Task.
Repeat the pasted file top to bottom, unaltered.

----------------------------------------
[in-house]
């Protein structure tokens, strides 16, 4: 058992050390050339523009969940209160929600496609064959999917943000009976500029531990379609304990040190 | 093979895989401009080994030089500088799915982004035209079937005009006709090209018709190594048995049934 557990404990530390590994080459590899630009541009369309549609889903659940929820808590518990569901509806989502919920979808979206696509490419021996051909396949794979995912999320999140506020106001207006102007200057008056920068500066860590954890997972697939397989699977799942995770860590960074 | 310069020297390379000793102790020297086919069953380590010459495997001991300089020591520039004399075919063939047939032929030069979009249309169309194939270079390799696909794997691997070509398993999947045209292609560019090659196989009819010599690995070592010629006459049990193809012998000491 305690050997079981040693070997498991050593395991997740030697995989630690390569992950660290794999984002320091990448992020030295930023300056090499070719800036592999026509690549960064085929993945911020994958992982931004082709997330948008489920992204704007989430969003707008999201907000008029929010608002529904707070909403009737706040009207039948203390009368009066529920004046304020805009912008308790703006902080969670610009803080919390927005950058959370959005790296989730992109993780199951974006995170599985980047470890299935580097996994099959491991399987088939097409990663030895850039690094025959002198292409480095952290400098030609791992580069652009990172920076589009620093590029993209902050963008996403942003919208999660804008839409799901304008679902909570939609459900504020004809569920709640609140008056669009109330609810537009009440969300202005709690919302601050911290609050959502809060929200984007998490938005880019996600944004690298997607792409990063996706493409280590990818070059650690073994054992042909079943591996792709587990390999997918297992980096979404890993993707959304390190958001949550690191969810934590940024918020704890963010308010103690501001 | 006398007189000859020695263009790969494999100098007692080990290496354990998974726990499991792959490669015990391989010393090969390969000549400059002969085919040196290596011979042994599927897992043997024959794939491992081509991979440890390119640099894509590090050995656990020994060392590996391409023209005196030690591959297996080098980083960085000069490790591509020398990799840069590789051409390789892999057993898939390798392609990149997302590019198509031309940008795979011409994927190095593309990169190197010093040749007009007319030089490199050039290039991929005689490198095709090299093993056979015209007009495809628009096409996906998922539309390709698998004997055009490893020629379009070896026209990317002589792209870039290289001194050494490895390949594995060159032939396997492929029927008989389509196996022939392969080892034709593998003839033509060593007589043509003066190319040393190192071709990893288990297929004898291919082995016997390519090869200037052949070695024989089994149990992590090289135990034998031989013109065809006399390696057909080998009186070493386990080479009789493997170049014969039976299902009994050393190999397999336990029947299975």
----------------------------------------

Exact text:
[in-house]
């Protein structure tokens, strides 16, 4: 058992050390050339523009969940209160929600496609064959999917943000009976500029531990379609304990040190 | 093979895989401009080994030089500088799915982004035209079937005009006709090209018709190594048995049934 557990404990530390590994080459590899630009541009369309549609889903659940929820808590518990569901509806989502919920979808979206696509490419021996051909396949794979995912999320999140506020106001207006102007200057008056920068500066860590954890997972697939397989699977799942995770860590960074 | 310069020297390379000793102790020297086919069953380590010459495997001991300089020591520039004399075919063939047939032929030069979009249309169309194939270079390799696909794997691997070509398993999947045209292609560019090659196989009819010599690995070592010629006459049990193809012998000491 305690050997079981040693070997498991050593395991997740030697995989630690390569992950660290794999984002320091990448992020030295930023300056090499070719800036592999026509690549960064085929993945911020994958992982931004082709997330948008489920992204704007989430969003707008999201907000008029929010608002529904707070909403009737706040009207039948203390009368009066529920004046304020805009912008308790703006902080969670610009803080919390927005950058959370959005790296989730992109993780199951974006995170599985980047470890299935580097996994099959491991399987088939097409990663030895850039690094025959002198292409480095952290400098030609791992580069652009990172920076589009620093590029993209902050963008996403942003919208999660804008839409799901304008679902909570939609459900504020004809569920709640609140008056669009109330609810537009009440969300202005709690919302601050911290609050959502809060929200984007998490938005880019996600944004690298997607792409990063996706493409280590990818070059650690073994054992042909079943591996792709587990390999997918297992980096979404890993993707959304390190958001949550690191969810934590940024918020704890963010308010103690501001 | 006398007189000859020695263009790969494999100098007692080990290496354990998974726990499991792959490669015990391989010393090969390969000549400059002969085919040196290596011979042994599927897992043997024959794939491992081509991979440890390119640099894509590090050995656990020994060392590996391409023209005196030690591959297996080098980083960085000069490790591509020398990799840069590789051409390789892999057993898939390798392609990149997302590019198509031309940008795979011409994927190095593309990169190197010093040749007009007319030089490199050039290039991929005689490198095709090299093993056979015209007009495809628009096409996906998922539309390709698998004997055009490893020629379009070896026209990317002589792209870039290289001194050494490895390949594995060159032939396997492929029927008989389509196996022939392969080892034709593998003839033509060593007589043509003066190319040393190192071709990893288990297929004898291919082995016997390519090869200037052949070695024989089994149990992590090289135990034998031989013109065809006399390696057909080998009186070493386990080479009789493997170049014969039976299902009994050393190999397999336990029947299975």